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The dimensions of the Panama Canal have shaped the international shipping world for more than a century. The width of its locks have prevented ships wider than 33.5 meters (so-called Panamax ships) from utilizing the Canal, though a Canal expansion plan slated for completion in 2016 will accommodate larger ships (up to 55m in width). The theory is that the expanded canal will encourage Asian container ships to push on through Panama in order to directly access to the U.S. Gulf and East Coasts, rather than decamp in California and truck their loads across the entire country.

Yes and no. While many ships undoubtedly will do just that, there are three complications.

First, very few East Coast ports can even accept the new Panamax vessels. Really only two: Kingston, Jamaica, and Savannah, Georgia. Typically Kingston accepts the large vessels and reloads the containers on to smaller shuttle tankers.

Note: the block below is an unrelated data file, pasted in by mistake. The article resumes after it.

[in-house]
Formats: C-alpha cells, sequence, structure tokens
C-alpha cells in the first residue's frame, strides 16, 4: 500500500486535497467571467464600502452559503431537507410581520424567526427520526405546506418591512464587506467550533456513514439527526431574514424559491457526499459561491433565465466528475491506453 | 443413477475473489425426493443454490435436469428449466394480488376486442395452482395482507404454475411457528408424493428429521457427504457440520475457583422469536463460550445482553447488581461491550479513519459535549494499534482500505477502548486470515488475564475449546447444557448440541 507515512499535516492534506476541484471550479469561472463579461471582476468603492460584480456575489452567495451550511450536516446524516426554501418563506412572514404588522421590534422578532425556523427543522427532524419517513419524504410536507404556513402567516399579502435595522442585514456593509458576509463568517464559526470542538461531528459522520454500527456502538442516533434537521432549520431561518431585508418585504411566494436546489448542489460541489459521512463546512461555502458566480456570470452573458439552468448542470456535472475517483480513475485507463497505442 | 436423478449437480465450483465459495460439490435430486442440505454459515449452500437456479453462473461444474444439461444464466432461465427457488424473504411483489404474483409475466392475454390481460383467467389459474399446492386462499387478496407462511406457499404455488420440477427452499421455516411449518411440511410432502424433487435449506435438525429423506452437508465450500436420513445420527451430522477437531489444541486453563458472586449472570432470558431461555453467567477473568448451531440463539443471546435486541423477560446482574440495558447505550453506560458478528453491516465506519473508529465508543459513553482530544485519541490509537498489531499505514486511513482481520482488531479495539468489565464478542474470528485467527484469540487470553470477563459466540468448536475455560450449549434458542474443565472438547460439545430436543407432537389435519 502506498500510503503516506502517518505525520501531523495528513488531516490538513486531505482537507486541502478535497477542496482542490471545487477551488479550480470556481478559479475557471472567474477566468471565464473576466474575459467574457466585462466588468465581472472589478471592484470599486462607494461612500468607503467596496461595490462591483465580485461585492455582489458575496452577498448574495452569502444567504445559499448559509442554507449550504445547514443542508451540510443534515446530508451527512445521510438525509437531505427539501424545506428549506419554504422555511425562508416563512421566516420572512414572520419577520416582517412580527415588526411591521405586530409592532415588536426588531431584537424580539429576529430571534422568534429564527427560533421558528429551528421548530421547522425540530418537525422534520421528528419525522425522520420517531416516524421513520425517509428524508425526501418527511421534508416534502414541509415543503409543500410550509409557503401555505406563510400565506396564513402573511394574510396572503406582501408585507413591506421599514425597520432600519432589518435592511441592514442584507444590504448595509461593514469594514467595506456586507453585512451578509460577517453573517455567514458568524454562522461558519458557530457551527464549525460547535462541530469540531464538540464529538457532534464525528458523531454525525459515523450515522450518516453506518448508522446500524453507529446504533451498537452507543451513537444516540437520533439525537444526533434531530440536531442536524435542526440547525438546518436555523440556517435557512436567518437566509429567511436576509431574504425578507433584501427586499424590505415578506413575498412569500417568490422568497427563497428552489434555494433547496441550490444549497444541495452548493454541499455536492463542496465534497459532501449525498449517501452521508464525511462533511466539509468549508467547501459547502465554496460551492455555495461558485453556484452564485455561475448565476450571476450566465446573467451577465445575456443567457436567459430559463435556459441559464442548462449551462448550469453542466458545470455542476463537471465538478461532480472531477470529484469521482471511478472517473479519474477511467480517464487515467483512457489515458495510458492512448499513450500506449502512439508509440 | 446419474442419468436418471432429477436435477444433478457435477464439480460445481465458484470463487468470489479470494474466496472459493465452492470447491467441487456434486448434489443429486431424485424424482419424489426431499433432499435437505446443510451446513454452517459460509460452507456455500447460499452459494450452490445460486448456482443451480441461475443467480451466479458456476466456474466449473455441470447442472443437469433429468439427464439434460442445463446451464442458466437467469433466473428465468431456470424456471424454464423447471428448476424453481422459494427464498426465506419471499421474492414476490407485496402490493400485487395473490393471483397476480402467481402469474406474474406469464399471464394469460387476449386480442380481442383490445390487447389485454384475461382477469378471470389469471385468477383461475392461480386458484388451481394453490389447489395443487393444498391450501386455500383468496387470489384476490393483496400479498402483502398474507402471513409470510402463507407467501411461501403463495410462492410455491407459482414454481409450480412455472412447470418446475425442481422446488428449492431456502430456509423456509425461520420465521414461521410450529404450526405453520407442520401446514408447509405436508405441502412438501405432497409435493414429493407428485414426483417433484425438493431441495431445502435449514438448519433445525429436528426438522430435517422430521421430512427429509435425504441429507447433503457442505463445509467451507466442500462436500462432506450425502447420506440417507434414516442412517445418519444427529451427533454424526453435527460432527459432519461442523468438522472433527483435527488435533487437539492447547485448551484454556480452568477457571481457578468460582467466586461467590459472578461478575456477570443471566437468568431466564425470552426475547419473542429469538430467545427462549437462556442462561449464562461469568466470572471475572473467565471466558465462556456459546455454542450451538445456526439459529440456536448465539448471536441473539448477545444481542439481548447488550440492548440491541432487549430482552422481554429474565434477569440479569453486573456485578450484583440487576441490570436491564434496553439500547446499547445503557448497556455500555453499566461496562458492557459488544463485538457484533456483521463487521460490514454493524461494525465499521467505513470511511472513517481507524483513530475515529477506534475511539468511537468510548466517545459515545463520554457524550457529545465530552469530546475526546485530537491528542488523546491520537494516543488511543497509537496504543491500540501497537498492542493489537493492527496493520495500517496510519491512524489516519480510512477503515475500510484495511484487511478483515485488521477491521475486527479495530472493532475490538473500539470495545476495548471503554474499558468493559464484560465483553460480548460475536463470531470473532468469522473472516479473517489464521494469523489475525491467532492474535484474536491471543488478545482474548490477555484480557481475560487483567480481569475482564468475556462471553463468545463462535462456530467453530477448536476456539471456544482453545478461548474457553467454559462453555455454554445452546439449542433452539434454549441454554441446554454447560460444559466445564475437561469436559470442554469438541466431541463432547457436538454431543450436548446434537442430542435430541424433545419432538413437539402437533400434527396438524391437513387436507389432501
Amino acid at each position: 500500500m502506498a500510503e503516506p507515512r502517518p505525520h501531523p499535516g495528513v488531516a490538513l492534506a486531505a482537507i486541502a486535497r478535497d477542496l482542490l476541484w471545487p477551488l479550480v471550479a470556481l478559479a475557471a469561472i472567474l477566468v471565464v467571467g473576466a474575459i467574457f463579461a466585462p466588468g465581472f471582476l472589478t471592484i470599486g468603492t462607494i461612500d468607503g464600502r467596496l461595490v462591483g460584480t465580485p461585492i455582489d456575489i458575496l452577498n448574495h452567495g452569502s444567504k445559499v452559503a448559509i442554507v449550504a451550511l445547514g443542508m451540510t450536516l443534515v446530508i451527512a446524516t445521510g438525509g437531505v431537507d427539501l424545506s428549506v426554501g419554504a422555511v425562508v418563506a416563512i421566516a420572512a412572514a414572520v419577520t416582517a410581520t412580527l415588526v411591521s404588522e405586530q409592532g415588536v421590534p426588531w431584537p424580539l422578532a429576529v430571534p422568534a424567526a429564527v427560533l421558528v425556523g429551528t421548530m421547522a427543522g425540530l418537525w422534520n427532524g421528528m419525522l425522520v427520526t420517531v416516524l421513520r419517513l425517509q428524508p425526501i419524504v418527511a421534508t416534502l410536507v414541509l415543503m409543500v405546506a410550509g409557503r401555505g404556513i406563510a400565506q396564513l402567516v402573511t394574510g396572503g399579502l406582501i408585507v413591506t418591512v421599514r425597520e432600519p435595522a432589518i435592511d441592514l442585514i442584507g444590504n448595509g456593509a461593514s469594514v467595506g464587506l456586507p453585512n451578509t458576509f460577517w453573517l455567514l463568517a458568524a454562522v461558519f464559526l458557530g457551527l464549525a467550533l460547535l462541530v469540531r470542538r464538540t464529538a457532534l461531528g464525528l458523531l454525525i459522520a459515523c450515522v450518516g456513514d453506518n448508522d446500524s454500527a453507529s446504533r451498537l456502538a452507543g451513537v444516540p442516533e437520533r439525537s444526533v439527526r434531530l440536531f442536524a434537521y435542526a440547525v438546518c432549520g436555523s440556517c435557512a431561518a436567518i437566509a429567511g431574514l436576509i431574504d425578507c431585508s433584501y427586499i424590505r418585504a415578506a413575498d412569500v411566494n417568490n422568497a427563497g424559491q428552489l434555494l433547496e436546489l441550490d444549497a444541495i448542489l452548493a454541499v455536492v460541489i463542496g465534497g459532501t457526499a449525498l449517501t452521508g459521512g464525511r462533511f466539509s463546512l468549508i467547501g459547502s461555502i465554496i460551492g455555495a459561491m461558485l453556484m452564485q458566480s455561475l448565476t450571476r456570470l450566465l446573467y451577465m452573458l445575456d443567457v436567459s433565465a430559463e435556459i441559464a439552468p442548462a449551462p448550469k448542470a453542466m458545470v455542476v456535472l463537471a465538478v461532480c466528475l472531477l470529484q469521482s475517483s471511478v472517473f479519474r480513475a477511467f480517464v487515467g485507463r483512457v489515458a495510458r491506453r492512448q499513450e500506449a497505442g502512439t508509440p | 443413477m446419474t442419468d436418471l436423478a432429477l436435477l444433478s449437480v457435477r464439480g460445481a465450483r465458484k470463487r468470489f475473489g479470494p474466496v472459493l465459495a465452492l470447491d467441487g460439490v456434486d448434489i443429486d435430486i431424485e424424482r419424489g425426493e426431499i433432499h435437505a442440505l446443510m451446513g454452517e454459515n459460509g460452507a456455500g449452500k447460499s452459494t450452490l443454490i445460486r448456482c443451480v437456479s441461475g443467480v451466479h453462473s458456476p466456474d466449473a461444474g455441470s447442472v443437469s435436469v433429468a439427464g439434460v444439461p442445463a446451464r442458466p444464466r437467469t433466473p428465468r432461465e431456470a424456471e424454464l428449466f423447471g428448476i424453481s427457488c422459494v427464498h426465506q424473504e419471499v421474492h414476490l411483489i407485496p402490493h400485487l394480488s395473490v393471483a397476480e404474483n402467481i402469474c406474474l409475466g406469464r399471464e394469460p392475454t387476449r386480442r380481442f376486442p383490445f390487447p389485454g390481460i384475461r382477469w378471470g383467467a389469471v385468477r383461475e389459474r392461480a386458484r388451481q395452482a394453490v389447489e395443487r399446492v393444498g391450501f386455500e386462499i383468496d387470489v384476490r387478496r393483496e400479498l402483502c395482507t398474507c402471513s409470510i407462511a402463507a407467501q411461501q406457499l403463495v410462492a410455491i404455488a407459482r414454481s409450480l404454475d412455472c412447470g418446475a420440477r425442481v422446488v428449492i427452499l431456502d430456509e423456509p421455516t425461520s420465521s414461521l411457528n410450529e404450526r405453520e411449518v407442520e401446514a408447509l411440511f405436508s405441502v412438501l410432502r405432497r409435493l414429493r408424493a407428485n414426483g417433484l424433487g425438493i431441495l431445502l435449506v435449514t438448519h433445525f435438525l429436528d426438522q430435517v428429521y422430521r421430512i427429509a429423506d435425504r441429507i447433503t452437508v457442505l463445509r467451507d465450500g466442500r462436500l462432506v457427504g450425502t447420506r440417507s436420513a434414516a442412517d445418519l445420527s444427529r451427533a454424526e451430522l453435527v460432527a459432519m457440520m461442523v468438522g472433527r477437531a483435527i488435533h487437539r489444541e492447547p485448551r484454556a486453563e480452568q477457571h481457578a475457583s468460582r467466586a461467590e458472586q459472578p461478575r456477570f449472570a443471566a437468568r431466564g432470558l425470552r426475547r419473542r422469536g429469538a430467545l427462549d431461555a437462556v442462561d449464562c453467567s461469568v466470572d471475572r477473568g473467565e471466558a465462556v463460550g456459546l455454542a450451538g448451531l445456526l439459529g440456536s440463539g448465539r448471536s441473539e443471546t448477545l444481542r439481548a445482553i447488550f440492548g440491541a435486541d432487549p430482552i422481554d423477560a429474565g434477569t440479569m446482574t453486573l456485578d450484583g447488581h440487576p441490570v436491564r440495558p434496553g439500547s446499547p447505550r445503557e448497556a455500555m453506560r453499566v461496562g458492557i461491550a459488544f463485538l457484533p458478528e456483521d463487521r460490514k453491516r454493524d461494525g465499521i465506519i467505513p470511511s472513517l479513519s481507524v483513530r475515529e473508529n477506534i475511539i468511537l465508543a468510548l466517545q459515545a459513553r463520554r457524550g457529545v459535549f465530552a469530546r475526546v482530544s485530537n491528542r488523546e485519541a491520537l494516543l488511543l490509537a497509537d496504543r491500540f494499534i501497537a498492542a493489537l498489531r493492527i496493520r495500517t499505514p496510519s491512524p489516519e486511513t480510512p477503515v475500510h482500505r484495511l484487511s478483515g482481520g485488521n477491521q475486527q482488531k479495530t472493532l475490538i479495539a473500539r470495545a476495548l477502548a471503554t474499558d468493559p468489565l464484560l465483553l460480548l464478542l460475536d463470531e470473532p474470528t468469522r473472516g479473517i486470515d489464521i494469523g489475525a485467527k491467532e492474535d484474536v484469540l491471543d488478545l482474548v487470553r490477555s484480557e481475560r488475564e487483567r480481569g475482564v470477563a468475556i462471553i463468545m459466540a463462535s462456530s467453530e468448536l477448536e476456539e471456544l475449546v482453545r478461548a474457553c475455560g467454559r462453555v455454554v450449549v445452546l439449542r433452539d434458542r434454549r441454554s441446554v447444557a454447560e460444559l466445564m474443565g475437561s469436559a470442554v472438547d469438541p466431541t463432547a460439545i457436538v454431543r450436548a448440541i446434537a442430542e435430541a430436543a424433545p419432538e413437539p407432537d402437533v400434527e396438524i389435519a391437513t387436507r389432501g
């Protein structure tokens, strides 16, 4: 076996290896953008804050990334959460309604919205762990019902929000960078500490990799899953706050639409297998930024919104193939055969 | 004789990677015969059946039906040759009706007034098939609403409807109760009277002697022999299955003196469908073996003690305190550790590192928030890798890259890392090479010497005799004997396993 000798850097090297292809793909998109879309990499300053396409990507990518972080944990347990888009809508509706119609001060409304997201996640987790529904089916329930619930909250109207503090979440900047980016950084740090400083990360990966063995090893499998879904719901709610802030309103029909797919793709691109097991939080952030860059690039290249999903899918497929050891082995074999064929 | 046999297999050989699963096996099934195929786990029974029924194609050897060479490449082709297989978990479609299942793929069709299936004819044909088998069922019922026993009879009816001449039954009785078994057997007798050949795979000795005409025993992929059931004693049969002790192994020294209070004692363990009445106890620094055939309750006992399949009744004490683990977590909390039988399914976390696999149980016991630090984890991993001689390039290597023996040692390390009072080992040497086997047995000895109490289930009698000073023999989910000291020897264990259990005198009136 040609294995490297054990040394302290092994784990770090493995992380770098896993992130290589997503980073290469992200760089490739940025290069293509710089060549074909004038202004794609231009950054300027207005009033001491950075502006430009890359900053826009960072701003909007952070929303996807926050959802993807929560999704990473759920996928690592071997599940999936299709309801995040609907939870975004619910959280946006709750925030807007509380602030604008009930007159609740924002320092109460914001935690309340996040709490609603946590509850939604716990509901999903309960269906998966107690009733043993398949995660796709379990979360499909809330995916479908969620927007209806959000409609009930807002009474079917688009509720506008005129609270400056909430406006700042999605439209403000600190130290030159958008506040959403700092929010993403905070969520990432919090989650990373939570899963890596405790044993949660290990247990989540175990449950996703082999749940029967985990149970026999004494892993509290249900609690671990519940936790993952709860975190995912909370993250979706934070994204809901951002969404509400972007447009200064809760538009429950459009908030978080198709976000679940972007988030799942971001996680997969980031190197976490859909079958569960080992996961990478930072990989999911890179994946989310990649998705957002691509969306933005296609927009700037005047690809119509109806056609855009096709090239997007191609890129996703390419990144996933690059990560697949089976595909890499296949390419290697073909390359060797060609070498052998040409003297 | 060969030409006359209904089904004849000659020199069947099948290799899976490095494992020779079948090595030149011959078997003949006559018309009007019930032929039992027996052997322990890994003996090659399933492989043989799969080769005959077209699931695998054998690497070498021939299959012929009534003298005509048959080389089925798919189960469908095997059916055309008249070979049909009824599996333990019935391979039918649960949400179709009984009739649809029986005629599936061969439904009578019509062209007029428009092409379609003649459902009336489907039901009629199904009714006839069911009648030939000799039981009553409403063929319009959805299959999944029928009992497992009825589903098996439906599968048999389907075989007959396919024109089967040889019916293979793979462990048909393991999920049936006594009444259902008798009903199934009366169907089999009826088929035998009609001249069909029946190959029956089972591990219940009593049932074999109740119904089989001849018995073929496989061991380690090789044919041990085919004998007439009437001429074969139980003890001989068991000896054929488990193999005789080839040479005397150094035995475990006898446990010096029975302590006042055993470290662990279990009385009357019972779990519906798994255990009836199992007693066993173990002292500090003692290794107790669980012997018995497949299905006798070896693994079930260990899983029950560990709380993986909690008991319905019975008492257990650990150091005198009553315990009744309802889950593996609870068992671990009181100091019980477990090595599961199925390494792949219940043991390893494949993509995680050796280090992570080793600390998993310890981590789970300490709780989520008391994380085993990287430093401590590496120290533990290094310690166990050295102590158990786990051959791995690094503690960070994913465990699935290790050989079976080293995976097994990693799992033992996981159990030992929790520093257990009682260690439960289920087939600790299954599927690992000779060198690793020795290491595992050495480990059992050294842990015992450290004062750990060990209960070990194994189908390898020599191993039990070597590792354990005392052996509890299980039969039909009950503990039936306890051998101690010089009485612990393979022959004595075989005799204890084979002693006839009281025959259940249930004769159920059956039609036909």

Second, cargo shipping is all about efficiency, and as big as the new Panamax vessels will be, much of the shipping industry has already moved on to use even larger vessels. Such vessels must continue to use the West Coast.

Third, it is highly likely that there will be a breakdown in global trade in the not-too-distant future, rendering a great deal of this moot.

For more on how the global system is shifting away from global trade, see Chapters 9 through 11 of The Accidental Superpower.